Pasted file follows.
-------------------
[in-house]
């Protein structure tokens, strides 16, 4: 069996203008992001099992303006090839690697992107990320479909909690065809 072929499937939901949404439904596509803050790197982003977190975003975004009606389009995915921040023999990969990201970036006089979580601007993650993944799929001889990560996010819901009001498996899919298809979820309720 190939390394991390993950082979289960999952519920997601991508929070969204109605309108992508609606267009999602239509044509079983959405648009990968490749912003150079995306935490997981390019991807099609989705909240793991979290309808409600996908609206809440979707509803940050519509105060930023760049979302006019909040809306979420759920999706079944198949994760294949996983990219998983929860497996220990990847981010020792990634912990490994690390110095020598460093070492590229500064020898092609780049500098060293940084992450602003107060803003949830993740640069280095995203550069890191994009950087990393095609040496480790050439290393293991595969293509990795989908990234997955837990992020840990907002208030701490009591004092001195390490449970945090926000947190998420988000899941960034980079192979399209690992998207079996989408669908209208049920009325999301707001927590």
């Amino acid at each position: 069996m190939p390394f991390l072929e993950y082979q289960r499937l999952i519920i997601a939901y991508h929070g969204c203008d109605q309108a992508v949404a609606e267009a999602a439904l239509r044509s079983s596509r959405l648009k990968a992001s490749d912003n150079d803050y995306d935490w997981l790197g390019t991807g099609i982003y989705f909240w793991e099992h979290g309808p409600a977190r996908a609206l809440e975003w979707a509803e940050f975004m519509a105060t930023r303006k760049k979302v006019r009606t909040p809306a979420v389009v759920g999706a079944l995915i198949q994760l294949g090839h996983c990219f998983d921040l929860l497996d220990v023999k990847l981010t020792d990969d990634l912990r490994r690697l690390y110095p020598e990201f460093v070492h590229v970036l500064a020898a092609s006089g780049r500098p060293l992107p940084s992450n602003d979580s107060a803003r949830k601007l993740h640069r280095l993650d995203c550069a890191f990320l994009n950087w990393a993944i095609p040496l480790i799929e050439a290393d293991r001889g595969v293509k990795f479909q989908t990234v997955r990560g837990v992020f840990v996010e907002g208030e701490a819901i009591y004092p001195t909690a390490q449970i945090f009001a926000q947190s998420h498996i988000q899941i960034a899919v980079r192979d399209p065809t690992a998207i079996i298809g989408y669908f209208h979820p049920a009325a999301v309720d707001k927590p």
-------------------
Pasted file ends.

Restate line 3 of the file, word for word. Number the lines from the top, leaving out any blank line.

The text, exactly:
């Amino acid at each position: 069996m190939p390394f991390l072929e993950y082979q289960r499937l999952i519920i997601a939901y991508h929070g969204c203008d109605q309108a992508v949404a609606e267009a999602a439904l239509r044509s079983s596509r959405l648009k990968a992001s490749d912003n150079d803050y995306d935490w997981l790197g390019t991807g099609i982003y989705f909240w793991e099992h979290g309808p409600a977190r996908a609206l809440e975003w979707a509803e940050f975004m519509a105060t930023r303006k760049k979302v006019r009606t909040p809306a979420v389009v759920g999706a079944l995915i198949q994760l294949g090839h996983c990219f998983d921040l929860l497996d220990v023999k990847l981010t020792d990969d990634l912990r490994r690697l690390y110095p020598e990201f460093v070492h590229v970036l500064a020898a092609s006089g780049r500098p060293l992107p940084s992450n602003d979580s107060a803003r949830k601007l993740h640069r280095l993650d995203c550069a890191f990320l994009n950087w990393a993944i095609p040496l480790i799929e050439a290393d293991r001889g595969v293509k990795f479909q989908t990234v997955r990560g837990v992020f840990v996010e907002g208030e701490a819901i009591y004092p001195t909690a390490q449970i945090f009001a926000q947190s998420h498996i988000q899941i960034a899919v980079r192979d399209p065809t690992a998207i079996i298809g989408y669908f209208h979820p049920a009325a999301v309720d707001k927590p």